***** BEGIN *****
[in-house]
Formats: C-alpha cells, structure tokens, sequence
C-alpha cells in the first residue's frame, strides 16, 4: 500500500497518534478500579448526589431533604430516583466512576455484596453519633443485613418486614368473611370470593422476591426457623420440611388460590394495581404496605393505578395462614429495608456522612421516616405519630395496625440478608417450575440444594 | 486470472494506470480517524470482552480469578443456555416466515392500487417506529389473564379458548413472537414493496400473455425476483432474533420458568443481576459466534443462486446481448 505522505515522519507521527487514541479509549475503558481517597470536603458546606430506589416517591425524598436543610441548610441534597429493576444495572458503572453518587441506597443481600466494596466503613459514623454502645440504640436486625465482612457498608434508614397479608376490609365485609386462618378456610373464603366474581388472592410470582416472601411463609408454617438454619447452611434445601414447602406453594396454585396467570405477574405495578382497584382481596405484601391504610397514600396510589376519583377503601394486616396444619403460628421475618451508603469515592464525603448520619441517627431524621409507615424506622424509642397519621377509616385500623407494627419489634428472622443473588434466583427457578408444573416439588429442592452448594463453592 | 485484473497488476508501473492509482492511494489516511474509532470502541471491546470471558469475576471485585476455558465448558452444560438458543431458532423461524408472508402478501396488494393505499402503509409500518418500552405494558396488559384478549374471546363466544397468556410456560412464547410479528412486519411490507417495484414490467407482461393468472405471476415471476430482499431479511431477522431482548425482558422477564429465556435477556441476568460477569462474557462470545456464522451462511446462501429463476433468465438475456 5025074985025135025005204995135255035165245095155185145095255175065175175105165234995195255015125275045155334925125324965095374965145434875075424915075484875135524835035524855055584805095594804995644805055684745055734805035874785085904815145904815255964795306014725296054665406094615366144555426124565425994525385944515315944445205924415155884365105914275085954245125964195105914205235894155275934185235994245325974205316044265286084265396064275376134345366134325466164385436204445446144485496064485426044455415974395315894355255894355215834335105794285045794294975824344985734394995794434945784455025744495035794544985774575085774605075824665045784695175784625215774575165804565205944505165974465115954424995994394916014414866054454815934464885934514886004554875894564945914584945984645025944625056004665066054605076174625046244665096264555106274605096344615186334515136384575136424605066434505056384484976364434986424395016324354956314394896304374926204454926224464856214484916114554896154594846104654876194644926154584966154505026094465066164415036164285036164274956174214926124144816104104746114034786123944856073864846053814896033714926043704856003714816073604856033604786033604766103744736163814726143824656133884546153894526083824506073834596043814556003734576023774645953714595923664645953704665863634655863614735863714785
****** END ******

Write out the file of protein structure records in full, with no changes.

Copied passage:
[in-house]
Formats: C-alpha cells, structure tokens, sequence
C-alpha cells in the first residue's frame, strides 16, 4: 500500500497518534478500579448526589431533604430516583466512576455484596453519633443485613418486614368473611370470593422476591426457623420440611388460590394495581404496605393505578395462614429495608456522612421516616405519630395496625440478608417450575440444594 | 486470472494506470480517524470482552480469578443456555416466515392500487417506529389473564379458548413472537414493496400473455425476483432474533420458568443481576459466534443462486446481448 505522505515522519507521527487514541479509549475503558481517597470536603458546606430506589416517591425524598436543610441548610441534597429493576444495572458503572453518587441506597443481600466494596466503613459514623454502645440504640436486625465482612457498608434508614397479608376490609365485609386462618378456610373464603366474581388472592410470582416472601411463609408454617438454619447452611434445601414447602406453594396454585396467570405477574405495578382497584382481596405484601391504610397514600396510589376519583377503601394486616396444619403460628421475618451508603469515592464525603448520619441517627431524621409507615424506622424509642397519621377509616385500623407494627419489634428472622443473588434466583427457578408444573416439588429442592452448594463453592 | 485484473497488476508501473492509482492511494489516511474509532470502541471491546470471558469475576471485585476455558465448558452444560438458543431458532423461524408472508402478501396488494393505499402503509409500518418500552405494558396488559384478549374471546363466544397468556410456560412464547410479528412486519411490507417495484414490467407482461393468472405471476415471476430482499431479511431477522431482548425482558422477564429465556435477556441476568460477569462474557462470545456464522451462511446462501429463476433468465438475456 5025074985025135025005204995135255035165245095155185145095255175065175175105165234995195255015125275045155334925125324965095374965145434875075424915075484875135524835035524855055584805095594804995644805055684745055734805035874785085904815145904815255964795306014725296054665406094615366144555426124565425994525385944515315944445205924415155884365105914275085954245125964195105914205235894155275934185235994245325974205316044265286084265396064275376134345366134325466164385436204445446144485496064485426044455415974395315894355255894355215834335105794285045794294975824344985734394995794434945784455025744495035794544985774575085774605075824665045784695175784625215774575165804565205944505165974465115954424995994394916014414866054454815934464885934514886004554875894564945914584945984645025944625056004665066054605076174625046244665096264555106274605096344615186334515136384575136424605066434505056384484976364434986424395016324354956314394896304374926204454926224464856214484916114554896154594846104654876194644926154584966154505026094465066164415036164285036164274956174214926124144816104104746114034786123944856073864846053814896033714926043704856003714816073604856033604786033604766103744736163814726143824656133884546153894526083824506073834596043814556003734576023774645953714595923664645953704665863634655863614735863714785